Dear parents of a young child undergoing chemotherapy,

In addition to our letter about brain tumors and medulloblastoma [featured in the letter titled "Medulloblastoma- Elias' parents"], we would like to share more specific tips for getting through chemotherapy treatment.

What to expect

Eli's chemotherapy consisted of three “induction” rounds and three “consolidation” rounds. They were spaced three weeks apart. The basic pattern was like this: Eli would be admitted to the hospital on the first day of the round and receive a room. The nurses would begin infusing the chemotherapy drugs and the whole process would take a few days. Eli would then be discharged home and monitored for fever as his immune system tanked. (And because it was a strong chemo regimen, it really would tank.) If he got a fever when he was “neutropenic” (meaning he had no white blood cells to fight infection), he would have to go back to the hospital, checking in through the ER, but usually going on to stay in the inpatient unit until his immune system came back. Then he could return home until the beginning of the next round.

In practice it was less neat than this. The first round began only two weeks after surgery and included an extra procedure to collect stem cells (to be used later in the treatment). The stem cell collection had to be done under just the right conditions, and there were days of waiting for everything to line up and even some uncertainty whether it could be done at all. Eli ended up staying the whole three weeks of that round in the inpatient unit, not feeling at all well. Looking back, maybe it wasn't so surprising, but as novices we were very surprised and unhappy.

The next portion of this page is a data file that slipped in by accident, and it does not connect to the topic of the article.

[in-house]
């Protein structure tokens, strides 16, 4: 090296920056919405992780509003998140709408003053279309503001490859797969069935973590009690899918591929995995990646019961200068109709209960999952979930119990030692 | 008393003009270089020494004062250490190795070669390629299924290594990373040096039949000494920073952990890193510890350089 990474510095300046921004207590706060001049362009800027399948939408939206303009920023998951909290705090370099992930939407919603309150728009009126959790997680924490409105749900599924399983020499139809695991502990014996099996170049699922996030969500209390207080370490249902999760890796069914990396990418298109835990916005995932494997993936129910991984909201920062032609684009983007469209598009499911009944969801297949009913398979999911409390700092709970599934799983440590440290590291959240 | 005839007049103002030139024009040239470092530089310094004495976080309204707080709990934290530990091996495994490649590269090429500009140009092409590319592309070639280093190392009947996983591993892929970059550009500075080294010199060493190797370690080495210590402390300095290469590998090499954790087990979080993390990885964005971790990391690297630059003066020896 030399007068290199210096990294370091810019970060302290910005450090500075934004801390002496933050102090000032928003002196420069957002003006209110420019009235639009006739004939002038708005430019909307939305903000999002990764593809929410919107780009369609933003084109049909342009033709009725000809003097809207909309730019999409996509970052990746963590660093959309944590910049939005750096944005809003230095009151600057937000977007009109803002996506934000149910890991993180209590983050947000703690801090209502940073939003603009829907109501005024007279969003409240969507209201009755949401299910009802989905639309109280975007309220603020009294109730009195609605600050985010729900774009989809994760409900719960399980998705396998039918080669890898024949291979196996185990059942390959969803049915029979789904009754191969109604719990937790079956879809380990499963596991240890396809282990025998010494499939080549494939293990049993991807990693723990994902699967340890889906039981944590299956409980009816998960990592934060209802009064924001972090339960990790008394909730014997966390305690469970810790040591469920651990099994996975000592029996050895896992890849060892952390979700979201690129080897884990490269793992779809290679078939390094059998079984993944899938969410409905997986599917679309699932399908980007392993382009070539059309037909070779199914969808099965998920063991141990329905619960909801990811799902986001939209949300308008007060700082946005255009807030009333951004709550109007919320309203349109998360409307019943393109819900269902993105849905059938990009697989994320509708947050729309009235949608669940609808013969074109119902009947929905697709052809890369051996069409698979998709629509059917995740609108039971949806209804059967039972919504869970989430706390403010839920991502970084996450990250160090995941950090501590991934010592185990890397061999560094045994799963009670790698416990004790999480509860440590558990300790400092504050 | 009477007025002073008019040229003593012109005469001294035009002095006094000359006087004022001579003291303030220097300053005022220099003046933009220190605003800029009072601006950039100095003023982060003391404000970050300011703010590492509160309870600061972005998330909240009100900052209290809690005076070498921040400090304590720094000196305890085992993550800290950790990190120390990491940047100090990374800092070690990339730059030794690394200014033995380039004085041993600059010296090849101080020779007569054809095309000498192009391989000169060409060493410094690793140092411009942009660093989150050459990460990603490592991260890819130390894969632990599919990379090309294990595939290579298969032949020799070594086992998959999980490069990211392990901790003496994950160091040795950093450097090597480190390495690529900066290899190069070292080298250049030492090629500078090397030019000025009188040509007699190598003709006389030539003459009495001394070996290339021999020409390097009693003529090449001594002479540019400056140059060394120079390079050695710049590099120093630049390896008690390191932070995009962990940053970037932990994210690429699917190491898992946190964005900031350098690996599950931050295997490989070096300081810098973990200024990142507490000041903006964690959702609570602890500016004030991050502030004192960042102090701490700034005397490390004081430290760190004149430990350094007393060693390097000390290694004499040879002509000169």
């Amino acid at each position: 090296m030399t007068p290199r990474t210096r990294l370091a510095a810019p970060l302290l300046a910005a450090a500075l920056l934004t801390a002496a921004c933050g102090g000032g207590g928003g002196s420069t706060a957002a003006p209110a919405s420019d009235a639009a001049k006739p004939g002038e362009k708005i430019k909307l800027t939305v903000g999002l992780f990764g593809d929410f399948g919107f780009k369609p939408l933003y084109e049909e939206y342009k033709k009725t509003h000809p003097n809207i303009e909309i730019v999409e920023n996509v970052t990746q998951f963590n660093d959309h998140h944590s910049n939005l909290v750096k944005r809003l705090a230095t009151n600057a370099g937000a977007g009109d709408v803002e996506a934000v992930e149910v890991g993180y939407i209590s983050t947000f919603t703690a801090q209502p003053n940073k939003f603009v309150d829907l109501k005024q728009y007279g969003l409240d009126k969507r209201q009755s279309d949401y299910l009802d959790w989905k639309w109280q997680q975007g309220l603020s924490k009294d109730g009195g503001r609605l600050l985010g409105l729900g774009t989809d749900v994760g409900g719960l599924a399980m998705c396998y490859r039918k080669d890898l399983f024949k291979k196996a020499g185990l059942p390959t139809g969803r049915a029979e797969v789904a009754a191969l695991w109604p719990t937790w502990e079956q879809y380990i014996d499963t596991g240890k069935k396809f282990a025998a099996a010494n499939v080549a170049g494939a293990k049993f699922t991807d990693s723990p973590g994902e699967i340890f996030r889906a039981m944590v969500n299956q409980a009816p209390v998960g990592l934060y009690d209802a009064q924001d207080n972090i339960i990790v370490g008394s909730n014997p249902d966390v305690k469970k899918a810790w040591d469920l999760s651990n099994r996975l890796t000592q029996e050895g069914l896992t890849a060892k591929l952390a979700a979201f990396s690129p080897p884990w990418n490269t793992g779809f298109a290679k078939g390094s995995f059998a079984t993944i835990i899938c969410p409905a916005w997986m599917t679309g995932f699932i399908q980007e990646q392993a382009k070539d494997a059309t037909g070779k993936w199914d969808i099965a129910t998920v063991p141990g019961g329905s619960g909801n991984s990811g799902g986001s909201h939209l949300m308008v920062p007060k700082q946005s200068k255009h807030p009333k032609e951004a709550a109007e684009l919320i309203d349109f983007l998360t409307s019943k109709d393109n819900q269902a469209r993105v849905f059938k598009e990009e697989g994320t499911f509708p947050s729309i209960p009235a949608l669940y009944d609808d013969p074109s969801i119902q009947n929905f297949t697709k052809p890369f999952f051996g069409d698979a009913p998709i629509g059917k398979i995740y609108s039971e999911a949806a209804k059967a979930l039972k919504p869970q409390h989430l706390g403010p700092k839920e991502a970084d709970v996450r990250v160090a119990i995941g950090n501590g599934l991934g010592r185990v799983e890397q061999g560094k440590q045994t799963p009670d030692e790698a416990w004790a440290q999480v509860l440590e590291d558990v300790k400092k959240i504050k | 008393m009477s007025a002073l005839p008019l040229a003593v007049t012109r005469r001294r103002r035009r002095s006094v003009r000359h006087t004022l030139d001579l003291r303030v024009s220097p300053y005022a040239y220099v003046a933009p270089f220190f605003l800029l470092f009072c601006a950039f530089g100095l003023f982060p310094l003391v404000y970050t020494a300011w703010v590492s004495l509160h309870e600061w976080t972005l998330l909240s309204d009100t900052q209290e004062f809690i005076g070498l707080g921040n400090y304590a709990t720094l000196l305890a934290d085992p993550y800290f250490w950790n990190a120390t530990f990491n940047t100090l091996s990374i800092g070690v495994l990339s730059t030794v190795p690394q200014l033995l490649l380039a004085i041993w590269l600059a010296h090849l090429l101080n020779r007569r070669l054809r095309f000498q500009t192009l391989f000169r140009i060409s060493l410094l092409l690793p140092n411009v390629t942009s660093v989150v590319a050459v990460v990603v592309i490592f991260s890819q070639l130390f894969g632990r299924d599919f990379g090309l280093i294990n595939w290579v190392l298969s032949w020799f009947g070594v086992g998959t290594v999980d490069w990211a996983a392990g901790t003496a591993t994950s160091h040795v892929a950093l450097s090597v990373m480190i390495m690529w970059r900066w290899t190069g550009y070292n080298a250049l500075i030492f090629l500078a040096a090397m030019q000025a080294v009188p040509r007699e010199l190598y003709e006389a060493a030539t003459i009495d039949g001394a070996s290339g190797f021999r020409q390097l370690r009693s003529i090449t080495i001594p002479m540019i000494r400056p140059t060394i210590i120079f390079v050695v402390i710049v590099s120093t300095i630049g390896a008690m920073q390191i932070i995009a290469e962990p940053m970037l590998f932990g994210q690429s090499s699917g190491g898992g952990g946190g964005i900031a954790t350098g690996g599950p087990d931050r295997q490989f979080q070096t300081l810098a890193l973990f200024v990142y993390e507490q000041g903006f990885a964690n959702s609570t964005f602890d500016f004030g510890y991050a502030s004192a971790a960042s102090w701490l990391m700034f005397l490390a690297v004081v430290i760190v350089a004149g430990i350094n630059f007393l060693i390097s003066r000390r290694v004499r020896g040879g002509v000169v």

Other things happened, too. Eli's blood counts always dropped within a few days after being discharged from chemo, and he had to be re-admitted for fever five out of the six rounds. He ended up getting some of his chemotherapy injected directly into his spinal fluid, an additional step that no one enjoyed at all. And by the end, Eli's little body was so beat up by the chemo, on top of surgery, that he developed new problems requiring extra medical attention.

Several times at the beginning, we heard this statement from nurses and doctors: “This will be harder on you than on him.” I think this was meant to comfort us. But, with all due respect, it was a load of crap. I don't know how other people felt about it, but by the end of the second week of chemo I was angry when I heard someone say this to us or a fellow parent. Eli got extremely sick and extremely tired of the hospital. He was not happy to see his big brother go home without him. He suffered. A lot. Did he suffer less than we, who had to see this? Who cares? I would have been willing to suffer a lot more, if he could suffer less. What got us through was not some illusion that he wasn't suffering as much as it appeared, but the realization that we just HAD to do this. We had to give Eli a chance. So we did - and it was worth it.

In sum, be prepared to spend a lot of time in the inpatient unit. Be prepared to be tried to the utmost. Normal life is suspended for a while. Instead, try to make it bearable for your child and yourself. We found bringing his older brother Jacob in to visit was great therapy for Eli and also valuable for Jacob. He got to see his brother and didn't have to imagine the worst. They could even have fun in the play room together! Another thing that cheered Eli (and us) any time was getting visitors bringing a little gift or take-out food. We asked friends, family, and his school teachers to do this for him on a regular basis.

Getting started